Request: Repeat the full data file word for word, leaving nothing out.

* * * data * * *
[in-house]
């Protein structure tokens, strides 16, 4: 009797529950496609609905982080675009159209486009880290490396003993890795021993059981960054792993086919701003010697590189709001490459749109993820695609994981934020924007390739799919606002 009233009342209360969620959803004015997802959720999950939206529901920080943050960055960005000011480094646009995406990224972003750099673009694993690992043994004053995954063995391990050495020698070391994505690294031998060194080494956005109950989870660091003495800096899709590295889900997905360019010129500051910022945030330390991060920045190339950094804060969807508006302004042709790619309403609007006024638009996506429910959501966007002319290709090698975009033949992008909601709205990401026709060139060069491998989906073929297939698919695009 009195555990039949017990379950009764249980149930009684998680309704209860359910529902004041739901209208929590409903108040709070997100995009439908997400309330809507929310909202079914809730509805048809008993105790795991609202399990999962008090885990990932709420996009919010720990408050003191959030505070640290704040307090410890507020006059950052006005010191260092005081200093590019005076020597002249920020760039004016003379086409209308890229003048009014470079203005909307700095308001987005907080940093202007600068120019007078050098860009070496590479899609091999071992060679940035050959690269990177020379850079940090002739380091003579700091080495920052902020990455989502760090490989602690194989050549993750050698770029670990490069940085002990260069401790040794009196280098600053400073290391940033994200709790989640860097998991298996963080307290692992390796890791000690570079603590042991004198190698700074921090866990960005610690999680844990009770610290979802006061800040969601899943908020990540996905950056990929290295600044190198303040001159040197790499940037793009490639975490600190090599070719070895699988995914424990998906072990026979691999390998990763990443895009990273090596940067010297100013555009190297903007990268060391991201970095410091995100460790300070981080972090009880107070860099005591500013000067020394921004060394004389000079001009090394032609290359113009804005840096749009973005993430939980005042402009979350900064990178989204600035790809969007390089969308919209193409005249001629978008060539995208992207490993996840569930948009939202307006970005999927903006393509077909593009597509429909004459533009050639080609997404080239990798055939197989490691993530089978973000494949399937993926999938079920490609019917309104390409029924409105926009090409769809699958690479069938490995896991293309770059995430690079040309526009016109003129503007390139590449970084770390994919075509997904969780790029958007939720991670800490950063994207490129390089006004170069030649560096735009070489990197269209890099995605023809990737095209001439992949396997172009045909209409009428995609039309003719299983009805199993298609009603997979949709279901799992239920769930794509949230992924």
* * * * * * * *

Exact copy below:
[in-house]
């Protein structure tokens, strides 16, 4: 009797529950496609609905982080675009159209486009880290490396003993890795021993059981960054792993086919701003010697590189709001490459749109993820695609994981934020924007390739799919606002 009233009342209360969620959803004015997802959720999950939206529901920080943050960055960005000011480094646009995406990224972003750099673009694993690992043994004053995954063995391990050495020698070391994505690294031998060194080494956005109950989870660091003495800096899709590295889900997905360019010129500051910022945030330390991060920045190339950094804060969807508006302004042709790619309403609007006024638009996506429910959501966007002319290709090698975009033949992008909601709205990401026709060139060069491998989906073929297939698919695009 009195555990039949017990379950009764249980149930009684998680309704209860359910529902004041739901209208929590409903108040709070997100995009439908997400309330809507929310909202079914809730509805048809008993105790795991609202399990999962008090885990990932709420996009919010720990408050003191959030505070640290704040307090410890507020006059950052006005010191260092005081200093590019005076020597002249920020760039004016003379086409209308890229003048009014470079203005909307700095308001987005907080940093202007600068120019007078050098860009070496590479899609091999071992060679940035050959690269990177020379850079940090002739380091003579700091080495920052902020990455989502760090490989602690194989050549993750050698770029670990490069940085002990260069401790040794009196280098600053400073290391940033994200709790989640860097998991298996963080307290692992390796890791000690570079603590042991004198190698700074921090866990960005610690999680844990009770610290979802006061800040969601899943908020990540996905950056990929290295600044190198303040001159040197790499940037793009490639975490600190090599070719070895699988995914424990998906072990026979691999390998990763990443895009990273090596940067010297100013555009190297903007990268060391991201970095410091995100460790300070981080972090009880107070860099005591500013000067020394921004060394004389000079001009090394032609290359113009804005840096749009973005993430939980005042402009979350900064990178989204600035790809969007390089969308919209193409005249001629978008060539995208992207490993996840569930948009939202307006970005999927903006393509077909593009597509429909004459533009050639080609997404080239990798055939197989490691993530089978973000494949399937993926999938079920490609019917309104390409029924409105926009090409769809699958690479069938490995896991293309770059995430690079040309526009016109003129503007390139590449970084770390994919075509997904969780790029958007939720991670800490950063994207490129390089006004170069030649560096735009070489990197269209890099995605023809990737095209001439992949396997172009045909209409009428995609039309003719299983009805199993298609009603997979949709279901799992239920769930794509949230992924």